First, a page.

Buildings aren’t cheap. They aren’t cheap to build and certainly aren’t cheap to maintain. Even the most thought-out and pondered-over maintenance cost spreadsheet will invariably include line items for those extra expenses that were never considered. In terms of energy expenses, one of the most considerable in any building is space cooling. If you’re reading this in February in Australia, you certainly understand the point.
Before we jump into the cooling component, understanding how heat permeates and occupies building space is fundamental. On the external side, heat from the sun hits interior spaces via conduction, convection, or radiation. The former is across roofs, walls, and windows, something common in all buildings. Convection is the movement of hot outdoor air into confined spaces, while radiation refers to heat penetration via transparent surfaces as well as opaque services such as roofs and walls in the form of re-radiation.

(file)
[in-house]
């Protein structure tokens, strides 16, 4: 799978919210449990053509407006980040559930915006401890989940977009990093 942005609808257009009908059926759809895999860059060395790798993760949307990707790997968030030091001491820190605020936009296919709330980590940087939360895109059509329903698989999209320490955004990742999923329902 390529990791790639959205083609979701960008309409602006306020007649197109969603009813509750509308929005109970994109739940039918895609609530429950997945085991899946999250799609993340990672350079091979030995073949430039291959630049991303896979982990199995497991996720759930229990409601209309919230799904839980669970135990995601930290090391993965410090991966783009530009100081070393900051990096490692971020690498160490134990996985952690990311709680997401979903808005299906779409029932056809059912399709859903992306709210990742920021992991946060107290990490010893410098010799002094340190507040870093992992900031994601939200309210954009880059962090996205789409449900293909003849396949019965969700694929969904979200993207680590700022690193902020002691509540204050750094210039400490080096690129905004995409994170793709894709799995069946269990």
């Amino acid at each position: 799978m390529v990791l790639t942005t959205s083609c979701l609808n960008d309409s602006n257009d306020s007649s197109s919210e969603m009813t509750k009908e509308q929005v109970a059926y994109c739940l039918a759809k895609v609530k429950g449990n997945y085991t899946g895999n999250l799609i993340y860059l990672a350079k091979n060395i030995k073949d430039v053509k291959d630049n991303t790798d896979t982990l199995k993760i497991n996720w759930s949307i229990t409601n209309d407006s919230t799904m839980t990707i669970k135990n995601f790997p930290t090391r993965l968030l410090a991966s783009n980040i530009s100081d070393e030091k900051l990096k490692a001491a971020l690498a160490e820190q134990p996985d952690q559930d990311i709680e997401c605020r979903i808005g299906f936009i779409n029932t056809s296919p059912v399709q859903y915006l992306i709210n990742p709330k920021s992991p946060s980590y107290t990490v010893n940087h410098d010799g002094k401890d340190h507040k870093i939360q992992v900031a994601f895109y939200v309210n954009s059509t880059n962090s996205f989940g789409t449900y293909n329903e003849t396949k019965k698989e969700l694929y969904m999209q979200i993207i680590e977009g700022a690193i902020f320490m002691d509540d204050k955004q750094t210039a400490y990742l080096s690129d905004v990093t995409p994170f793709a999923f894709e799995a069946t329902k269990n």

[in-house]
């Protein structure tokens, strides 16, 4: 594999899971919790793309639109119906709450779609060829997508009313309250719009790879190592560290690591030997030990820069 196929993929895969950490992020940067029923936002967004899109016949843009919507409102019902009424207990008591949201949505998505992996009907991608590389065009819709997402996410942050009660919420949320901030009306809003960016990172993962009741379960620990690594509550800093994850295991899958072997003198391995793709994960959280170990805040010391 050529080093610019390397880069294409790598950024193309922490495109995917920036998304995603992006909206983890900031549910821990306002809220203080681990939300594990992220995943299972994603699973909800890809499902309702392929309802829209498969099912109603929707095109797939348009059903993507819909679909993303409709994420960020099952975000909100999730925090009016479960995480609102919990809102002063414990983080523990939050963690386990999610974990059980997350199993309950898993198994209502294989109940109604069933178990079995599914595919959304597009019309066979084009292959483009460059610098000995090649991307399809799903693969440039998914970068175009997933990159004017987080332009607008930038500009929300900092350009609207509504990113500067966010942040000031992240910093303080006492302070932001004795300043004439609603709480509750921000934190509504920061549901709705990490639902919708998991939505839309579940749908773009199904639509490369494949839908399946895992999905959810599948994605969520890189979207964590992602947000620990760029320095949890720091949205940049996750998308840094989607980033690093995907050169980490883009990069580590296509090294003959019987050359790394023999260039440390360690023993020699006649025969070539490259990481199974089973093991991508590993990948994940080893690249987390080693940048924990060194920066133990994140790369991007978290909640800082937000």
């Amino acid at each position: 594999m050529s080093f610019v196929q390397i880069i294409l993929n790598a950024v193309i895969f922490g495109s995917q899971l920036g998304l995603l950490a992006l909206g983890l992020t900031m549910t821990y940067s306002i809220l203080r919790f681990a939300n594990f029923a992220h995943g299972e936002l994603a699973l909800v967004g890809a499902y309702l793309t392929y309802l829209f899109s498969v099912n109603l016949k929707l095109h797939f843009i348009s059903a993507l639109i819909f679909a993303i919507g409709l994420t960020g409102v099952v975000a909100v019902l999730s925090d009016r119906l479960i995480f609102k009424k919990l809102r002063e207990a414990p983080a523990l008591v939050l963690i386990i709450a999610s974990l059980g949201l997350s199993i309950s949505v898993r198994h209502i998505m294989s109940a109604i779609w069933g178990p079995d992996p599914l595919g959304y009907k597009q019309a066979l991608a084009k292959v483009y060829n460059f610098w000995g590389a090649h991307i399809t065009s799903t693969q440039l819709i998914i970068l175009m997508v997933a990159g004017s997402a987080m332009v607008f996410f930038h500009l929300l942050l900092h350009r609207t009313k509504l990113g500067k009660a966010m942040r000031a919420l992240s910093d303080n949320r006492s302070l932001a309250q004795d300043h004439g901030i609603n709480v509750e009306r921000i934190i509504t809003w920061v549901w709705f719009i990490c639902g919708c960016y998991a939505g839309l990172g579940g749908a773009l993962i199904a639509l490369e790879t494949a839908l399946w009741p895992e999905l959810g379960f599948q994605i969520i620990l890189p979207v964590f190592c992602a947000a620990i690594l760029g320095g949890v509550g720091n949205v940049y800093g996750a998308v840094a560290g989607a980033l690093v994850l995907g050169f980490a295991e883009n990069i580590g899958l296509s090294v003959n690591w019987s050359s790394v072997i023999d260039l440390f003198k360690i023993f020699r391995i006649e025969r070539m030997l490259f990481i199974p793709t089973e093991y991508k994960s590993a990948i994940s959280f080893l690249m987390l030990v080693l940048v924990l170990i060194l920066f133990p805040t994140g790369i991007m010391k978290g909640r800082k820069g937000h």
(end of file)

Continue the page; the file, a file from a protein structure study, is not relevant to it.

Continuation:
An often overlooked transporter of heat is appliances. Items like coffee machines, lighting fixtures, water heaters, and TVs consume electricity and subsequently release heat. Multiplied over large amounts, spaces can get hot rather quickly. Large offices understand this reality all too well.
Heat load calculation is a process where building rooms are surveyed to understand the heat sources in play. This is a highly specialized but fundamental task for HVAC designers to design the appropriate cooling systems, thereby achieving optimal building performance. Thankfully, access to sophisticated software continues to evolve to facilitate this important task, something unimaginable a decade ago.
Keeping cooling costs in check is a must on the maintenance end. Expensive mistakes have been known to occur.